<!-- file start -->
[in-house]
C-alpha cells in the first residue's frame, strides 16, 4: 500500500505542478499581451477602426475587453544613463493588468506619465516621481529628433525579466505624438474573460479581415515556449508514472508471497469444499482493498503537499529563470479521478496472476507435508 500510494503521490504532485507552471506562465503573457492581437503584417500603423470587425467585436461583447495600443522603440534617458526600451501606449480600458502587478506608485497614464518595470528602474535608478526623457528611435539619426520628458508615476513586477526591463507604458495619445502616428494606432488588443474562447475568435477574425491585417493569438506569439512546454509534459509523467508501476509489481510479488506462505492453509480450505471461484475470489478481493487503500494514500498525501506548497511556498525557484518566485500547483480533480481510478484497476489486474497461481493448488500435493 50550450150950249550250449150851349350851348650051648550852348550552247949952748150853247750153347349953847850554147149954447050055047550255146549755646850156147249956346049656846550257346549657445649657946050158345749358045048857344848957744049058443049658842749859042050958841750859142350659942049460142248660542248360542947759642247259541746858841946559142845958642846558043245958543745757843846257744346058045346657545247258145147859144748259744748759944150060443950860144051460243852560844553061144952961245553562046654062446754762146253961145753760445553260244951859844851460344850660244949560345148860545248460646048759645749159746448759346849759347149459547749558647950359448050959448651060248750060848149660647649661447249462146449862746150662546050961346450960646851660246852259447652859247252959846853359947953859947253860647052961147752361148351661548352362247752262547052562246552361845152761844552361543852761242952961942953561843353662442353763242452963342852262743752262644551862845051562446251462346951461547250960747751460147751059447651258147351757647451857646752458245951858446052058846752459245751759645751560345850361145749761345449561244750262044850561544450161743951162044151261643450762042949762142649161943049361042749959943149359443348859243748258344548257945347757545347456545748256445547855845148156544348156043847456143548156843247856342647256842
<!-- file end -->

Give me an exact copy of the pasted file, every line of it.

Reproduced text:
[in-house]
C-alpha cells in the first residue's frame, strides 16, 4: 500500500505542478499581451477602426475587453544613463493588468506619465516621481529628433525579466505624438474573460479581415515556449508514472508471497469444499482493498503537499529563470479521478496472476507435508 500510494503521490504532485507552471506562465503573457492581437503584417500603423470587425467585436461583447495600443522603440534617458526600451501606449480600458502587478506608485497614464518595470528602474535608478526623457528611435539619426520628458508615476513586477526591463507604458495619445502616428494606432488588443474562447475568435477574425491585417493569438506569439512546454509534459509523467508501476509489481510479488506462505492453509480450505471461484475470489478481493487503500494514500498525501506548497511556498525557484518566485500547483480533480481510478484497476489486474497461481493448488500435493 50550450150950249550250449150851349350851348650051648550852348550552247949952748150853247750153347349953847850554147149954447050055047550255146549755646850156147249956346049656846550257346549657445649657946050158345749358045048857344848957744049058443049658842749859042050958841750859142350659942049460142248660542248360542947759642247259541746858841946559142845958642846558043245958543745757843846257744346058045346657545247258145147859144748259744748759944150060443950860144051460243852560844553061144952961245553562046654062446754762146253961145753760445553260244951859844851460344850660244949560345148860545248460646048759645749159746448759346849759347149459547749558647950359448050959448651060248750060848149660647649661447249462146449862746150662546050961346450960646851660246852259447652859247252959846853359947953859947253860647052961147752361148351661548352362247752262547052562246552361845152761844552361543852761242952961942953561843353662442353763242452963342852262743752262644551862845051562446251462346951461547250960747751460147751059447651258147351757647451857646752458245951858446052058846752459245751759645751560345850361145749761345449561244750262044850561544450161743951162044151261643450762042949762142649161943049361042749959943149359443348859243748258344548257945347757545347456545748256445547855845148156544348156043847456143548156843247856342647256842